This article will show you how to add 6 mil plastic sheeting on the ground and insulate the walls in your crawlspace. We use foil-faced rigid insulation to keep the space under the house dry. The plastic and the insulation will eliminate any moisture problems you have in the crawlspace, such as water droplets collecting on the concrete walls and pipes.
By the DIY experts of The Family Handyman Magazine
If you have water collecting on the pipes and concrete walls in your crawlspace, then you’re experiencing a common problem. The ventilation openings were designed to flush out moisture from crawlspaces, but they often don’t do the job, except in dry climates. In fact, during humid summer conditions, they often make matters worse. The humid air carries moisture that condenses on the cool walls, the pipes and even the underside of floors.
The best solution is to completely close up the vents (or omit them in new construction) and control crawlspace moisture in other ways. The photo illustrates several key concepts. However, local and regional conditions vary and the exact details of this system may not work in every crawlspace. Make sure to get approval from your local building inspector before taking any steps.
Create good drainage around your home to keep rainwater from flowing in under your house. Sloping the soil away from your home at about 1/2 in. per foot is usually the best thing you can do to reduce crawlspace moisture.
Cover the dirt crawlspace with a plastic moisture polyethylene vapor barrier. Overlap any seams and tape them. And bring the plastic about 6 in. up the wall and fasten it there. Stake the plastic down with landscape fabric stakes to keep it in place. Chances are that someone will have to slide around in the crawlspace later to fix a pipe or run a new cable. A few holes won’t make any difference in performance, and they’ll drain puddles if heavy rain or leaky pipe leaves water on the plastic.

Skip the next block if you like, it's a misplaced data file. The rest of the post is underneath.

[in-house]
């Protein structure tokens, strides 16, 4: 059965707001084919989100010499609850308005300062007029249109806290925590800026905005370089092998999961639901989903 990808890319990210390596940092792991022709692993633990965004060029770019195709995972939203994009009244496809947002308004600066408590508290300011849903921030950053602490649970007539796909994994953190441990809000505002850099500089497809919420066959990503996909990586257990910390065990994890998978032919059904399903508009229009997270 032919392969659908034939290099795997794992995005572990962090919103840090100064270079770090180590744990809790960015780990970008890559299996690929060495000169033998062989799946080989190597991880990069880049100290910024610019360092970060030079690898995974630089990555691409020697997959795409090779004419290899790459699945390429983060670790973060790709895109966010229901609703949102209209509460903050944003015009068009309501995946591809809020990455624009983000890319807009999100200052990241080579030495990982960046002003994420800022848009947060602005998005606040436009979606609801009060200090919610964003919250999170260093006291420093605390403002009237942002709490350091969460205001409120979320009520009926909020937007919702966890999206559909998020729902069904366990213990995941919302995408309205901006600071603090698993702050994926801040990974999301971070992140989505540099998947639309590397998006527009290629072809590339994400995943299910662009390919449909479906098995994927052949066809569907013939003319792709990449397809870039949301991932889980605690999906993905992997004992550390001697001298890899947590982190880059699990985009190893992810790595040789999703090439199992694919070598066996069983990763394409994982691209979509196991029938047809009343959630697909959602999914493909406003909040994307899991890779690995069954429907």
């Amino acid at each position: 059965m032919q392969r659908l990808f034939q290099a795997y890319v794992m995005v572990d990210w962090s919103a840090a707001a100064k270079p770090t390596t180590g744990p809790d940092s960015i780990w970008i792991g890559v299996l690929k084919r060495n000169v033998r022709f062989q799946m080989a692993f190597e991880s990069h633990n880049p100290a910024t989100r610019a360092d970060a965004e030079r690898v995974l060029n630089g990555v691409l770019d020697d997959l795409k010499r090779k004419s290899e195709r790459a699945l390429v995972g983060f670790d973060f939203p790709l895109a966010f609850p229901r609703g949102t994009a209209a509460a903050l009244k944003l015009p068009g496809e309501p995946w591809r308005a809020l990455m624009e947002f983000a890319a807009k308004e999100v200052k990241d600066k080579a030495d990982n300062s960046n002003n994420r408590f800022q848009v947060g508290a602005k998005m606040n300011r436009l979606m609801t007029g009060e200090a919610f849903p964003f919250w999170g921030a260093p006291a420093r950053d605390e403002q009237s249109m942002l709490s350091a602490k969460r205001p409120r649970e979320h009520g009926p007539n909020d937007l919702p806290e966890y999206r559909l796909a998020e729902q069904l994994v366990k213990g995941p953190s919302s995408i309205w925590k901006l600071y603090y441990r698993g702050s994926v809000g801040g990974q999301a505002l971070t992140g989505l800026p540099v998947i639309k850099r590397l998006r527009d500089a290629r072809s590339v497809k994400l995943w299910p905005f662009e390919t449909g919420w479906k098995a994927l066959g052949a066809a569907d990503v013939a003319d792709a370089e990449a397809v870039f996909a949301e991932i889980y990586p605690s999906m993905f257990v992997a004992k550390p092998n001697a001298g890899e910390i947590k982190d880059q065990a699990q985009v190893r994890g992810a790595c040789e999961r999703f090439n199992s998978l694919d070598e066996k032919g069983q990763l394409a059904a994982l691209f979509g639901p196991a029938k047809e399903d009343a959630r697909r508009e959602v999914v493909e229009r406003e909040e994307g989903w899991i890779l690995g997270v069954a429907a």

Cover exposed foundation walls with 1-1/2 in. of rigid, moisture-proof insulation. This not only insulates the walls but also keeps rising dampness in the concrete from getting into the crawlspace. We used Thermax brand (available through lumberyards) of polyethylene vapor barrier because it doesn’t require an additional fire barrier. Other types may require drywall covering.
Insulate the rim joists. We used rigid insulation and caulked it in place to stop air leaks.
Cap the interior of the foundation wall with a 6-mil layer of plastic and galvanized flashing both to block moisture and to serve as a termite barrier. There is no sure solution for termites; building codes may require different details for termite control in your region.
Required Tools for this polyethylene vapor barrier Project
Have the necessary tools for this DIY vapor barrier project lined up before you start—you’ll save time and frustration.
Required Materials for this polyethylene vapor barrier Project
Avoid last-minute shopping trips by having all your materials ready ahead of time. Here’s a list.